The Tesco internet shopping moment

vegetables.jpgPersonally, I blame it all on GP2.  He wanted an apple.  We were heading, in the blinding  afternoon sun, temperature c. 400 C, towards the fruit and vegetable market at the time, so it didn’t seem an entirely unreasonable request.  However, I still think it was his fault.

But before that, let’s go back a year or two to the first time I did my supermarket shopping on the internet.  It seems so easy, doesn’t it?  You sit at the comfort of your desk, no time wasted, no oil consumed driving to the next town.   You wander leisurely down the aisles with your mouse, no trollies to push, no arguments with the children about which over-packaged yoghurts or tooth rotting, trans-fat laden biscuits and crisps to buy this week.  Click, click, click and there’s your shopping done.

Mmm.  If only it were that simple.   The first hour and a half was spent meticulously compiling my perfect weekly shop in one long, computer literate list.  The second hour and a half was spent repeating the exercise after my first list was swallowed wholesale into the yawning depths of my computer, never to be seen again.  At least, that was what I hoped.  There was a nagging suspicion that I might receive two lots of groceries.  By this time I was thinking it would surely have been quicker and used less energy if I’d gone to the shop myself.  But most people don’t really want to go to the supermarket at midnight, do they?  Punctuating the entire exercise was the frustration of grappling with quantities.  Was I ordering 1 packet or 1 box of lots of packets?  500 gm or 500 bags, each weighing a kilo?  Would the packers interpret my midnight ramblings with a modicum of common sense or would they follow my instructions to the letter?

The answer arrived with the shopping.  I was giving away grapes to anyone who would have them for the rest of the week.  Even GP2 can’t eat that many grapes in a week.  To give the packers their due, I might have been planning to host a grape-trampling, wine-making festival.  How were they to know?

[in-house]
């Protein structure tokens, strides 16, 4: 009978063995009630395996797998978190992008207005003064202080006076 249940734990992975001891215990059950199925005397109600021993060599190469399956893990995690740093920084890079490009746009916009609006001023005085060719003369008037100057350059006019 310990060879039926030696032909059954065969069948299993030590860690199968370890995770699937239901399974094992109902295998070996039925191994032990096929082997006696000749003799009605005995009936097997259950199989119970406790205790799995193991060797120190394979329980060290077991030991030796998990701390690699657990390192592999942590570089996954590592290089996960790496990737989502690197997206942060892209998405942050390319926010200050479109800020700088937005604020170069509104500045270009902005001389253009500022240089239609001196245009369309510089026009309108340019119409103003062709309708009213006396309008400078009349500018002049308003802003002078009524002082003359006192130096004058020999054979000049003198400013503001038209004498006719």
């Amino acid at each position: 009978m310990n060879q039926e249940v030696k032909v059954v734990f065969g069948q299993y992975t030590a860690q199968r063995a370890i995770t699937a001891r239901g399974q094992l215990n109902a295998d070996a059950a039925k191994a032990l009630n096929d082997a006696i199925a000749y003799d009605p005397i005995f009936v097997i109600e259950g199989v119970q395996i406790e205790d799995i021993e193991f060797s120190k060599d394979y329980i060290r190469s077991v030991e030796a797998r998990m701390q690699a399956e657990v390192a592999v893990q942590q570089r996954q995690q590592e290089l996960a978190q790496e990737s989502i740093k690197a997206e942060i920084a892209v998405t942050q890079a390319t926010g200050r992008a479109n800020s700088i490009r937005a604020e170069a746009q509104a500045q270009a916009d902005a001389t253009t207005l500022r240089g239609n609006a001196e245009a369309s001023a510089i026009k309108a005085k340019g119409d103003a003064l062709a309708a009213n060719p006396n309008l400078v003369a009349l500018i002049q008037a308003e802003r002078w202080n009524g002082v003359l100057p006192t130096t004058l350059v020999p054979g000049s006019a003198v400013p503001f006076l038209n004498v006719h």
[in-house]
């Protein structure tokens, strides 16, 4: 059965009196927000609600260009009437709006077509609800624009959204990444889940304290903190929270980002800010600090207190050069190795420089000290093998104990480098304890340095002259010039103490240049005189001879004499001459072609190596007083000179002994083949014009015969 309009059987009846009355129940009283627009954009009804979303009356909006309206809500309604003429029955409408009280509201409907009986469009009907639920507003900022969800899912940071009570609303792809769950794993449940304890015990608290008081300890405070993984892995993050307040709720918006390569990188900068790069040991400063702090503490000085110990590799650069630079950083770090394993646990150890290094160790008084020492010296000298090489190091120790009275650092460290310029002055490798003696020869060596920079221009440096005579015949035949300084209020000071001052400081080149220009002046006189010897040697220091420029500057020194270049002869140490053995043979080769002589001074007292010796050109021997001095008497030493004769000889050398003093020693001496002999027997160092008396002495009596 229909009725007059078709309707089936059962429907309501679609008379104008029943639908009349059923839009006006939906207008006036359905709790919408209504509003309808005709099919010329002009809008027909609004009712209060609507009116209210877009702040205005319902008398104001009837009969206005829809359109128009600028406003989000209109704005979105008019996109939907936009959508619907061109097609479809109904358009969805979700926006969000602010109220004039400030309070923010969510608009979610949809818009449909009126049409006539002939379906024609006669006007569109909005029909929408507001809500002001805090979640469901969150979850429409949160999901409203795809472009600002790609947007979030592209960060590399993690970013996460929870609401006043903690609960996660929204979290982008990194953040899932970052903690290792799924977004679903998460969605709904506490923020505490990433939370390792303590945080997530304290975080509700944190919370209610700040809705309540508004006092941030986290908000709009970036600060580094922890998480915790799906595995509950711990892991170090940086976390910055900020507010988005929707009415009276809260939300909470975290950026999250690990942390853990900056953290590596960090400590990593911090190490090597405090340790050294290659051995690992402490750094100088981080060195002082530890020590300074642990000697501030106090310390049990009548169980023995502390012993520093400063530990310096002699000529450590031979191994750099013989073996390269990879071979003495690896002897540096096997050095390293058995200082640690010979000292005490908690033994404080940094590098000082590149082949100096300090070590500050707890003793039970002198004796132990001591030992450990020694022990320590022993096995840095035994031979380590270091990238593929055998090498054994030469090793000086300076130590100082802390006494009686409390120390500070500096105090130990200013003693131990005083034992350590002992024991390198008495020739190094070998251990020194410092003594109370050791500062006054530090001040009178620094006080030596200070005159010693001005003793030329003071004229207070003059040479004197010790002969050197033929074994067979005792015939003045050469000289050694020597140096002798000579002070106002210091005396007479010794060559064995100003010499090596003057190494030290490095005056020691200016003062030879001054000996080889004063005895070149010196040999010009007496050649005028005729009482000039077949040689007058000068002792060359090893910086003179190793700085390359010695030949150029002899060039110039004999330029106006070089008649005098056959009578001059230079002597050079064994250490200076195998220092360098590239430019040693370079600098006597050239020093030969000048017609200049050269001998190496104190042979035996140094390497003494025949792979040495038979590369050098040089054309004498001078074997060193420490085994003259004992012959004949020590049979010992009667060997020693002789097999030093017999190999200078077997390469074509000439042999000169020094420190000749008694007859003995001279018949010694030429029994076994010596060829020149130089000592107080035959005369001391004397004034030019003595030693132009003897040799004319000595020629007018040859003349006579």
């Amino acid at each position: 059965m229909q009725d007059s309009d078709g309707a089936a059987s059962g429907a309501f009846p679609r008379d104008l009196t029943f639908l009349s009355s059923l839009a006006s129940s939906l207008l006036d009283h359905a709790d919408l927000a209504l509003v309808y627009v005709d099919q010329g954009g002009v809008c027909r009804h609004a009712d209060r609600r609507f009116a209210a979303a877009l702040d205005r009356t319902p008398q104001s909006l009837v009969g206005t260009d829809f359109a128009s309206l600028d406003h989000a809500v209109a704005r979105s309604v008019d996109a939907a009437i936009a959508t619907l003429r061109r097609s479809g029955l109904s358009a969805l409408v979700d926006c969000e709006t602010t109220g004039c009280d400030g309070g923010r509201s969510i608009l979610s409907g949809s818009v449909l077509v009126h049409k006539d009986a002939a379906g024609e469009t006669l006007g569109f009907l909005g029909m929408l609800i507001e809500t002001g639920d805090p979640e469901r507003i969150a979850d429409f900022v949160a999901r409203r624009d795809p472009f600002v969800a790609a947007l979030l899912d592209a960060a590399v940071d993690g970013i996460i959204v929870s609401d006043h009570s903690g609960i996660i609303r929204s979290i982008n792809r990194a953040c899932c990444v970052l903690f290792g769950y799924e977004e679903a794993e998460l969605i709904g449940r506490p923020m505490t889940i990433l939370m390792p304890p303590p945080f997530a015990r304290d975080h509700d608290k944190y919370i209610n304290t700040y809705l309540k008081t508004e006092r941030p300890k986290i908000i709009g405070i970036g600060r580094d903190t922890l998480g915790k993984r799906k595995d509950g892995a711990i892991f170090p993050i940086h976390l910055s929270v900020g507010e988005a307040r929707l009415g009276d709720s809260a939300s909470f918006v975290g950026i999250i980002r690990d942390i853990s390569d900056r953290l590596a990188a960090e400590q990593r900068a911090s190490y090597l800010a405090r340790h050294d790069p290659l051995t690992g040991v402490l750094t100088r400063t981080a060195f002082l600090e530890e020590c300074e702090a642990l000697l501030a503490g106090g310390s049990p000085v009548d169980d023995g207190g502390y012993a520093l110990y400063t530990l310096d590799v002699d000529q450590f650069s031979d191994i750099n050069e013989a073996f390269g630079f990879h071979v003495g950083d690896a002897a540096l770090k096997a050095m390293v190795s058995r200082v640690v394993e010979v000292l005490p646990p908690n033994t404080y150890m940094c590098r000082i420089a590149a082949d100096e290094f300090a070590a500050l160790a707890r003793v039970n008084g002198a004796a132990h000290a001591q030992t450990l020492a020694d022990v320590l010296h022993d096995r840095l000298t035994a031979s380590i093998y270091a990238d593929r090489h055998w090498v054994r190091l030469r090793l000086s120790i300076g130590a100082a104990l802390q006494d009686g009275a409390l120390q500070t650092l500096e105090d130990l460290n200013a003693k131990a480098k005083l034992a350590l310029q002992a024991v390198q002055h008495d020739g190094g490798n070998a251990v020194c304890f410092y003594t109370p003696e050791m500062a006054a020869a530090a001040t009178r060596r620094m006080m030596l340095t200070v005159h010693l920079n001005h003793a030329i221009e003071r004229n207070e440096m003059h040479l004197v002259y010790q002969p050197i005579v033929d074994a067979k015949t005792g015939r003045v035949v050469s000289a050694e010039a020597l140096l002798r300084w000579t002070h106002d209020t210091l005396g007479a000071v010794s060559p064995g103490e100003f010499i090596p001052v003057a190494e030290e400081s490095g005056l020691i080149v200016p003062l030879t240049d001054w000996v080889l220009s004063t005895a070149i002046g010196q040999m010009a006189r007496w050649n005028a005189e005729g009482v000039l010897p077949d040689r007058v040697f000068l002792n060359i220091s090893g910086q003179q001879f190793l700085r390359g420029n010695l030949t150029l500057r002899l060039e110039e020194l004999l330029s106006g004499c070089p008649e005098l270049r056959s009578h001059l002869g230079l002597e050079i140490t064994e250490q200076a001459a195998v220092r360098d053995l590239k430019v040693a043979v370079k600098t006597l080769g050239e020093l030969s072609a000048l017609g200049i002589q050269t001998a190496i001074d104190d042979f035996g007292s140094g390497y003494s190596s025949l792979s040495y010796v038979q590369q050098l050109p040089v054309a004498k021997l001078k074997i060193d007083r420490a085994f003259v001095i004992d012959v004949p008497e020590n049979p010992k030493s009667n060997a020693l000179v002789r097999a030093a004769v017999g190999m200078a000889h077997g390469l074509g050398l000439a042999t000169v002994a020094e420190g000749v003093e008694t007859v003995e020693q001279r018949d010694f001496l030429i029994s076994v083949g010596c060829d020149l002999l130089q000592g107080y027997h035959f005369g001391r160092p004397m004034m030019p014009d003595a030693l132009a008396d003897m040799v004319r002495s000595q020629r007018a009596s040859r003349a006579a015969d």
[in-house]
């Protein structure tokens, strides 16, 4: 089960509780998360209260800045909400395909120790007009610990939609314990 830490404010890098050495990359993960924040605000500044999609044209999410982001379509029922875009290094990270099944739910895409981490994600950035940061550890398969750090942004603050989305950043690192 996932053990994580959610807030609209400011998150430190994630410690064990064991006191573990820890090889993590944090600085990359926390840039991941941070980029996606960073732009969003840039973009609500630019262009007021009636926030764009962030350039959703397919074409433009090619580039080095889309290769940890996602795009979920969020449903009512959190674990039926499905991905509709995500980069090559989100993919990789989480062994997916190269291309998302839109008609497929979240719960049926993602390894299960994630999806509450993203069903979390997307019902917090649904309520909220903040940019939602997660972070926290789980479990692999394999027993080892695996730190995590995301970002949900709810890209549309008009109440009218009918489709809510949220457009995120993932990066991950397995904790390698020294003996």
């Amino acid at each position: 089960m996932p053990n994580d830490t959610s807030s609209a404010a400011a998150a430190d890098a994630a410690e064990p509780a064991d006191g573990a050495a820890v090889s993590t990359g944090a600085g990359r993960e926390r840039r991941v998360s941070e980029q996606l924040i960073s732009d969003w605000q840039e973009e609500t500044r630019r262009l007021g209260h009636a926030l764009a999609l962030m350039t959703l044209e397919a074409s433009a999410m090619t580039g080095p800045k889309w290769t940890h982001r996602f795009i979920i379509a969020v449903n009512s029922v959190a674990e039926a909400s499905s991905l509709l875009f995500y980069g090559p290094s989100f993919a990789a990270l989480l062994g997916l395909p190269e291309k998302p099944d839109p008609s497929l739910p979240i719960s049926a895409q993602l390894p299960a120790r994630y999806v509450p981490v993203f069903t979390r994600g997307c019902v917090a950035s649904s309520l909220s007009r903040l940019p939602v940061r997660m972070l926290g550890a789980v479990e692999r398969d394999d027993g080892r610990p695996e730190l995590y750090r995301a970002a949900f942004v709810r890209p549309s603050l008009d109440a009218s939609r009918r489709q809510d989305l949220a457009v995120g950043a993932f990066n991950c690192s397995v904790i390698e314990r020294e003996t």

Anyhow, back to the fruit market in Abu Dhabi as of course that’s where this story began.  They saw us coming.  We must have been spotted from 500m, the only white faces (and they were white – it was too hot for sunbathing) in the vicinity, heading in their direction. 

I confess I made the first mistake.  “Oh look! Rambutans!”  I love rambutans.  They conjure all sorts of memories of a young child in Malaya climbing the rambutan tree in the garden.  And memories of guinips in Jamaica, not so exotic looking but similarly delicious to eat.  The words were barely out of my mouth before the stall holder was wrapping a box of rambutans for us.  Oh, and a box of mangosteens while his partner peeled an orange for us to try.  rambutans mangosteens oranges.jpgWe could protest all we liked but there was no stopping them.  We ended up with rambutans, mangosteens, a box (yes, a box) of oranges, grapes.  And, of course, one apple and one pear.  We suspect the stallholder may have retired on the takings.  If he didn’t retire, he would surely have taken his whole family out to dinner.

This of course wouldn’t have been so bad if we’d not been going home the next day.  We ate a lot of fruit in the next 24 hours and, of course, we laughed a lot. The rambutans were good but I have to say I can still taste the oranges.  Fragrant, sweet, juicy.   They were delicious.  Worth every dirham.

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